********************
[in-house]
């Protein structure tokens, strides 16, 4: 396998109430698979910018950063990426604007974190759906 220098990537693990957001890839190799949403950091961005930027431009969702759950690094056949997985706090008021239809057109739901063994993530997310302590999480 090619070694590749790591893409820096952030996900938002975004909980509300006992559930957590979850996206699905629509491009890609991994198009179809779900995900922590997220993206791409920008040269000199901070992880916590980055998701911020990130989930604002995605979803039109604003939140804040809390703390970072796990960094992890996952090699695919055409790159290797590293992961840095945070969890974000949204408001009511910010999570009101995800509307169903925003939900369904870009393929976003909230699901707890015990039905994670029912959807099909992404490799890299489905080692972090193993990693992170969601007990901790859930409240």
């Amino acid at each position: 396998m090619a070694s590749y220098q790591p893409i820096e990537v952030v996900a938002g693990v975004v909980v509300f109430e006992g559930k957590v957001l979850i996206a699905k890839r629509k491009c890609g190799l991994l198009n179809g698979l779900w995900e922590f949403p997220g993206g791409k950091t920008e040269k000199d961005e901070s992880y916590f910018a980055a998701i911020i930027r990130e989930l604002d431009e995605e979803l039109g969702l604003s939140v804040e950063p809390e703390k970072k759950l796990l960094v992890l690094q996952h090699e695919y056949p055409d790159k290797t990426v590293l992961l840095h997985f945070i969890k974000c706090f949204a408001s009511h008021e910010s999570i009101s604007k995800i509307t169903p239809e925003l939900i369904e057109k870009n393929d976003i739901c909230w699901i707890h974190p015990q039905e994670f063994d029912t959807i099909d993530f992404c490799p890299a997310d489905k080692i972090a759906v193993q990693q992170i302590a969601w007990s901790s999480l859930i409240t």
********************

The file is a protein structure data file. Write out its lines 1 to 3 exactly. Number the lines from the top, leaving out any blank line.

[in-house]
């Protein structure tokens, strides 16, 4: 396998109430698979910018950063990426604007974190759906 220098990537693990957001890839190799949403950091961005930027431009969702759950690094056949997985706090008021239809057109739901063994993530997310302590999480 090619070694590749790591893409820096952030996900938002975004909980509300006992559930957590979850996206699905629509491009890609991994198009179809779900995900922590997220993206791409920008040269000199901070992880916590980055998701911020990130989930604002995605979803039109604003939140804040809390703390970072796990960094992890996952090699695919055409790159290797590293992961840095945070969890974000949204408001009511910010999570009101995800509307169903925003939900369904870009393929976003909230699901707890015990039905994670029912959807099909992404490799890299489905080692972090193993990693992170969601007990901790859930409240």
């Amino acid at each position: 396998m090619a070694s590749y220098q790591p893409i820096e990537v952030v996900a938002g693990v975004v909980v509300f109430e006992g559930k957590v957001l979850i996206a699905k890839r629509k491009c890609g190799l991994l198009n179809g698979l779900w995900e922590f949403p997220g993206g791409k950091t920008e040269k000199d961005e901070s992880y916590f910018a980055a998701i911020i930027r990130e989930l604002d431009e995605e979803l039109g969702l604003s939140v804040e950063p809390e703390k970072k759950l796990l960094v992890l690094q996952h090699e695919y056949p055409d790159k290797t990426v590293l992961l840095h997985f945070i969890k974000c706090f949204a408001s009511h008021e910010s999570i009101s604007k995800i509307t169903p239809e925003l939900i369904e057109k870009n393929d976003i739901c909230w699901i707890h974190p015990q039905e994670f063994d029912t959807i099909d993530f992404c490799p890299a997310d489905k080692i972090a759906v193993q990693q992170i302590a969601w007990s901790s999480l859930i409240t």